Azimuth Theatre’s Free-man on the Land – better than its blurb!

Free-man on the Land, playing at the Roxy Theatre on 124 Street, is the most unconventional or postmodern performance I have seen since the Fringe Festival.  And it’s fun!  It was both more playful and more provocative than I expected, and less of a humourless rant (or to keep the alliteration, I could say polemic).   The handbill description really doesn’t make it sound as interesting as it is.

I saw a preview show, with the theatre not very full, so I sat in the second row with nobody in the first row.  When I realised at the start that the narrator was ignoring the fourth wall and other conventions of theatre, I suddenly wondered if I would regret being so visible – and of course they called on me, but I think I responded well (all this improv training is coming in handy!)

I’ve read a bit about the Free-man on the Land movement and some of its proponents.  This Edmonton Journal article is one of the more entertaining bits.  I have a lot of sympathy for many people who call themselves anarchists whom I might describe as grassroots activists, but the FOTL thing has me sort of scratching my head and backing away, in general.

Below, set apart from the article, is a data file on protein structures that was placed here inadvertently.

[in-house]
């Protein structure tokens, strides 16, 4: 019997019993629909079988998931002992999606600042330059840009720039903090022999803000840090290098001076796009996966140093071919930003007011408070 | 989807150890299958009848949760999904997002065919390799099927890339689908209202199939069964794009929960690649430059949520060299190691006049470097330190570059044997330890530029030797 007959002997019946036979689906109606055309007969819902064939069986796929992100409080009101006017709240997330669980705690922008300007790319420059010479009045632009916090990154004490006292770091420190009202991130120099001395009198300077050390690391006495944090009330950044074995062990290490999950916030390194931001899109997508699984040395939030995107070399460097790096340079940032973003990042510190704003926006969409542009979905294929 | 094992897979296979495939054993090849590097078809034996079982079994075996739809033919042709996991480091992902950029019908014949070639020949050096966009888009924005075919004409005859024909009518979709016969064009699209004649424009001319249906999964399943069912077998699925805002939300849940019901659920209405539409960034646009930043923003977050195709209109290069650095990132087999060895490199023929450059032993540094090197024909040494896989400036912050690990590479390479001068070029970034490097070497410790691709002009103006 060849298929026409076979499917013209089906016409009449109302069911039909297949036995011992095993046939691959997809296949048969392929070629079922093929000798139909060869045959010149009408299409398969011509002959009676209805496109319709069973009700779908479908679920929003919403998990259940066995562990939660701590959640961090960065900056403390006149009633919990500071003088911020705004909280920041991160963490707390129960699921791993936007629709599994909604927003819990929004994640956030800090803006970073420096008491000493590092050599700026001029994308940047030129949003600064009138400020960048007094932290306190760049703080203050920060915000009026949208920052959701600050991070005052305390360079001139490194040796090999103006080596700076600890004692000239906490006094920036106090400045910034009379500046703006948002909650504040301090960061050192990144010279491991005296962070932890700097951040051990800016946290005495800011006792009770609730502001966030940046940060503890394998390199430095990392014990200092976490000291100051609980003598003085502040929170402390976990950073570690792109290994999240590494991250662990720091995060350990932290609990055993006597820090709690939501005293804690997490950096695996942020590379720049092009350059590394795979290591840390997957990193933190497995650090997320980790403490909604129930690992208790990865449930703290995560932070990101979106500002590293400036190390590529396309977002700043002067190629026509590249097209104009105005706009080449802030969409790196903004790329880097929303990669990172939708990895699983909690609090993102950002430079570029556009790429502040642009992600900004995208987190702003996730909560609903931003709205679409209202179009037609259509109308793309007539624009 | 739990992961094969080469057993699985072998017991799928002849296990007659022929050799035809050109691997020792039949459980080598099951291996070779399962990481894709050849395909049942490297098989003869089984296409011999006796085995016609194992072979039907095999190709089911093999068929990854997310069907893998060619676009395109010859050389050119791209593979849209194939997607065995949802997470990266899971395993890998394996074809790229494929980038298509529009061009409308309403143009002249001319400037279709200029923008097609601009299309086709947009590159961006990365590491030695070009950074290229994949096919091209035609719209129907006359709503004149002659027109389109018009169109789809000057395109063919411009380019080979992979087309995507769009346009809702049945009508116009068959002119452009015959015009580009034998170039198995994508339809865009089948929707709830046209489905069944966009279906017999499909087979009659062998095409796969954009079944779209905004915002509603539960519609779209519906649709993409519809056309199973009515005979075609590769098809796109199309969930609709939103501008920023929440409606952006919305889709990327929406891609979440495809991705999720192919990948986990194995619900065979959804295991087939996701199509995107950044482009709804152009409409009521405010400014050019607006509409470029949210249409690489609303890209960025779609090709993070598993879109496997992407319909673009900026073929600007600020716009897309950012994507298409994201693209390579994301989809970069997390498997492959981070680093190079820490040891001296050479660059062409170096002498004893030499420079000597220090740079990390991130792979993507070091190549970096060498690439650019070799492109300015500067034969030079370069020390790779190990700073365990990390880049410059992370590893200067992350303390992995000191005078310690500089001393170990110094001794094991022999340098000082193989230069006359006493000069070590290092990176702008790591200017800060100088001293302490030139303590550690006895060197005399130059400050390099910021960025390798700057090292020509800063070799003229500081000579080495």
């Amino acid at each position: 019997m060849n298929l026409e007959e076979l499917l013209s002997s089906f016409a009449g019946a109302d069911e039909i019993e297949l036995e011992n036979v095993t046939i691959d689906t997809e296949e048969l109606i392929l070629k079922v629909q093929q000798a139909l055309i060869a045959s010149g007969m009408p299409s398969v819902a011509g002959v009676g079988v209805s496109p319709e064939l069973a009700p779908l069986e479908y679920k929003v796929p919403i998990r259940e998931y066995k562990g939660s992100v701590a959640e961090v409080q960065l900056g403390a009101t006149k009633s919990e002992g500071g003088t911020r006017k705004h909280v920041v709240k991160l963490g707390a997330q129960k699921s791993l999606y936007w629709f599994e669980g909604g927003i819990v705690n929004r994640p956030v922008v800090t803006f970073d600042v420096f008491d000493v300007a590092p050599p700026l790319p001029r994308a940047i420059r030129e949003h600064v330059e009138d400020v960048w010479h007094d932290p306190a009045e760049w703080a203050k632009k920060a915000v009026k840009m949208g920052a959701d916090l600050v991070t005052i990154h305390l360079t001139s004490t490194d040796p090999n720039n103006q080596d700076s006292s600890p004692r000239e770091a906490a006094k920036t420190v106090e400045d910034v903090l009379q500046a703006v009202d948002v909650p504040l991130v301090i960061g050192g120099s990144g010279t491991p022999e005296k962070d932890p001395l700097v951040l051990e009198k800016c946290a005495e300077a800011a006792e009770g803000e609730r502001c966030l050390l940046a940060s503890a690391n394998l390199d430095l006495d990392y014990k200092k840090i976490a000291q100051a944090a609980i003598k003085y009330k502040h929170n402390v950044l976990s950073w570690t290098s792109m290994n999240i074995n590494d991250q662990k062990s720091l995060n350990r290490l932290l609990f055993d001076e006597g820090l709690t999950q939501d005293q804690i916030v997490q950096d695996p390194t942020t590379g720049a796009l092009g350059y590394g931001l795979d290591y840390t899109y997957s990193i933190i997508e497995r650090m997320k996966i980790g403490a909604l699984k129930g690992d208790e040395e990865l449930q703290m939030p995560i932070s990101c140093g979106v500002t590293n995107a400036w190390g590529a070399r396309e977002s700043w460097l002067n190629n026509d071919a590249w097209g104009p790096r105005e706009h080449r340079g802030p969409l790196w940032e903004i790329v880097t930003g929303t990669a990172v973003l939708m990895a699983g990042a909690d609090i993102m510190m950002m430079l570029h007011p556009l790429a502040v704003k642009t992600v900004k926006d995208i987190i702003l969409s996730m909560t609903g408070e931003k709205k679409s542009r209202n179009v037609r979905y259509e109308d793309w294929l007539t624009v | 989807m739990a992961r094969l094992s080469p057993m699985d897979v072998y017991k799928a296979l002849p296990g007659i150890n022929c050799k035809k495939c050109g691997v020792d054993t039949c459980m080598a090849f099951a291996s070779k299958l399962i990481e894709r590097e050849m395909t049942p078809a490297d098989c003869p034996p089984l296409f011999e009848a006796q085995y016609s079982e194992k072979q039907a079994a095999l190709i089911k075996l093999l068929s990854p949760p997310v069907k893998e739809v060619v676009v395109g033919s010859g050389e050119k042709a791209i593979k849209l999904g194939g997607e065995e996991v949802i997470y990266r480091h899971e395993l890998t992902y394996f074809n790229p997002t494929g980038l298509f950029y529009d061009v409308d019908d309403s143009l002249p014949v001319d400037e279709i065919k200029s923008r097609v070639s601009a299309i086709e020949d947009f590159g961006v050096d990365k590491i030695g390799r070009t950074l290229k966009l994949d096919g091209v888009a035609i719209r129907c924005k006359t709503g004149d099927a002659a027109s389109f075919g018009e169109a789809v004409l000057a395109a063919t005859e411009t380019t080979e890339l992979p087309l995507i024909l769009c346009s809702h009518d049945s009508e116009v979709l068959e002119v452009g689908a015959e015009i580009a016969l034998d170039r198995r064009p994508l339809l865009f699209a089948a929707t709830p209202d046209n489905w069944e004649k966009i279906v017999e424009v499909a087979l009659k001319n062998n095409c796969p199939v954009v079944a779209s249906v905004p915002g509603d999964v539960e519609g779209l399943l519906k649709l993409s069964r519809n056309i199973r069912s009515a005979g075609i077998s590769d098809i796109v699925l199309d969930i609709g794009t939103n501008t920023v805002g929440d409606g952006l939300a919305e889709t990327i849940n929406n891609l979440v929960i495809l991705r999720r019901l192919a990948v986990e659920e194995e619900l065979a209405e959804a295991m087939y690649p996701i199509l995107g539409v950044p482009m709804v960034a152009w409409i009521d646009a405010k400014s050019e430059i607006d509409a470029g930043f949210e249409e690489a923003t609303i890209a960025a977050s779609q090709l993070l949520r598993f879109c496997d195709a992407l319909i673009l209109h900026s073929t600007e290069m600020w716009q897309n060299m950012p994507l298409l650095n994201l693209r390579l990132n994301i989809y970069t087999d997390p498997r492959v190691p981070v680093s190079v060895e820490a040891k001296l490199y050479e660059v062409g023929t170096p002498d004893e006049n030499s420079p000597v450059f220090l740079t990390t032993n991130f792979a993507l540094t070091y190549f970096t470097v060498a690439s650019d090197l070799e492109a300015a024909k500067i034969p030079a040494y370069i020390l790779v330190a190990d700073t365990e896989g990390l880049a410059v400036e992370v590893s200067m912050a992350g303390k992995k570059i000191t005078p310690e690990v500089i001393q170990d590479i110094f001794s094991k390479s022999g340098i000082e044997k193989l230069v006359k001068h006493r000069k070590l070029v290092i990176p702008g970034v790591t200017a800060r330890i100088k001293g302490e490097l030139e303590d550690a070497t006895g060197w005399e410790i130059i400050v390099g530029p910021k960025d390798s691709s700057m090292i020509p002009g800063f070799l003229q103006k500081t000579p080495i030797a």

In the play, there’s enough story shown and hinted to make the main character (the man commonly known as Richard Svoboda, played by Des Parenteau) interesting and to suggest how he developed his views.  His attitudes bring him into conflict with his partner, played by Dale Ladouceur, who also sings several original songs during the show while accompanying herself on a Chapman Stick.  Her character isn’t quite as interesting as Richard, but more than a foil.  Other parts (a narrator and his chorus or counterfoil, a taxman, a court-appointed defence lawyer, a former employer, etc) were played by director Murray Utas and playwright Steve Pirot.

The Azimuth Theatre production of Free-man on the Land is playing at the Roxy until Sunday January 27th.  If you like weird theatre, you should go see it.

One thought on “Azimuth Theatre’s Free-man on the Land – better than its blurb!

  1. Pingback: The Soul Collector: Eerie and elliptical | Ephemeral Pleasures

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